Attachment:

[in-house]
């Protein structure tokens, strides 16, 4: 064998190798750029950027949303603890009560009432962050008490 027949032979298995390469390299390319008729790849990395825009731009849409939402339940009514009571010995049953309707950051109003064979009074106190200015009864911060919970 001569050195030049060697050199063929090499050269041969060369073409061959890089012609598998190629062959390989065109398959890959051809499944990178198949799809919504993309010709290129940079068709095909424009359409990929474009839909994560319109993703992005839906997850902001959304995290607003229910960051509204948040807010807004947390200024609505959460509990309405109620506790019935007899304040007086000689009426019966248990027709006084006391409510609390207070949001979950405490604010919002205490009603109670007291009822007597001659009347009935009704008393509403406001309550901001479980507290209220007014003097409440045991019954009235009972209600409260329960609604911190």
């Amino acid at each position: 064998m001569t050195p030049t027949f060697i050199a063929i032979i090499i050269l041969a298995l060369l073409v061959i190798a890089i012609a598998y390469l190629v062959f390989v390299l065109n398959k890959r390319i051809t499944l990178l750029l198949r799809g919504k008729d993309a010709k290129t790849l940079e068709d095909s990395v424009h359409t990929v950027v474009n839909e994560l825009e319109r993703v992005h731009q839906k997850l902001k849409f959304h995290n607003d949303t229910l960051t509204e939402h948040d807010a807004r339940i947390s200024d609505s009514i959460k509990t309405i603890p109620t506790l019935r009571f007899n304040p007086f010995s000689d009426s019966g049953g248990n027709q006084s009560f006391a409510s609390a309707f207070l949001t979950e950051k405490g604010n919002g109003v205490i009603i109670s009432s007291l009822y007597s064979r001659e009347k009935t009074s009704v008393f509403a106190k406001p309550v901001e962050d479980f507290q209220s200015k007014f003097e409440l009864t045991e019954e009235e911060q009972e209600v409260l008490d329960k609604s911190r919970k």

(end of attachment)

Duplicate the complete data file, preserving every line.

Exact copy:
[in-house]
């Protein structure tokens, strides 16, 4: 064998190798750029950027949303603890009560009432962050008490 027949032979298995390469390299390319008729790849990395825009731009849409939402339940009514009571010995049953309707950051109003064979009074106190200015009864911060919970 001569050195030049060697050199063929090499050269041969060369073409061959890089012609598998190629062959390989065109398959890959051809499944990178198949799809919504993309010709290129940079068709095909424009359409990929474009839909994560319109993703992005839906997850902001959304995290607003229910960051509204948040807010807004947390200024609505959460509990309405109620506790019935007899304040007086000689009426019966248990027709006084006391409510609390207070949001979950405490604010919002205490009603109670007291009822007597001659009347009935009704008393509403406001309550901001479980507290209220007014003097409440045991019954009235009972209600409260329960609604911190």
């Amino acid at each position: 064998m001569t050195p030049t027949f060697i050199a063929i032979i090499i050269l041969a298995l060369l073409v061959i190798a890089i012609a598998y390469l190629v062959f390989v390299l065109n398959k890959r390319i051809t499944l990178l750029l198949r799809g919504k008729d993309a010709k290129t790849l940079e068709d095909s990395v424009h359409t990929v950027v474009n839909e994560l825009e319109r993703v992005h731009q839906k997850l902001k849409f959304h995290n607003d949303t229910l960051t509204e939402h948040d807010a807004r339940i947390s200024d609505s009514i959460k509990t309405i603890p109620t506790l019935r009571f007899n304040p007086f010995s000689d009426s019966g049953g248990n027709q006084s009560f006391a409510s609390a309707f207070l949001t979950e950051k405490g604010n919002g109003v205490i009603i109670s009432s007291l009822y007597s064979r001659e009347k009935t009074s009704v008393f509403a106190k406001p309550v901001e962050d479980f507290q209220s200015k007014f003097e409440l009864t045991e019954e009235e911060q009972e209600v409260l008490d329960k609604s911190r919970k």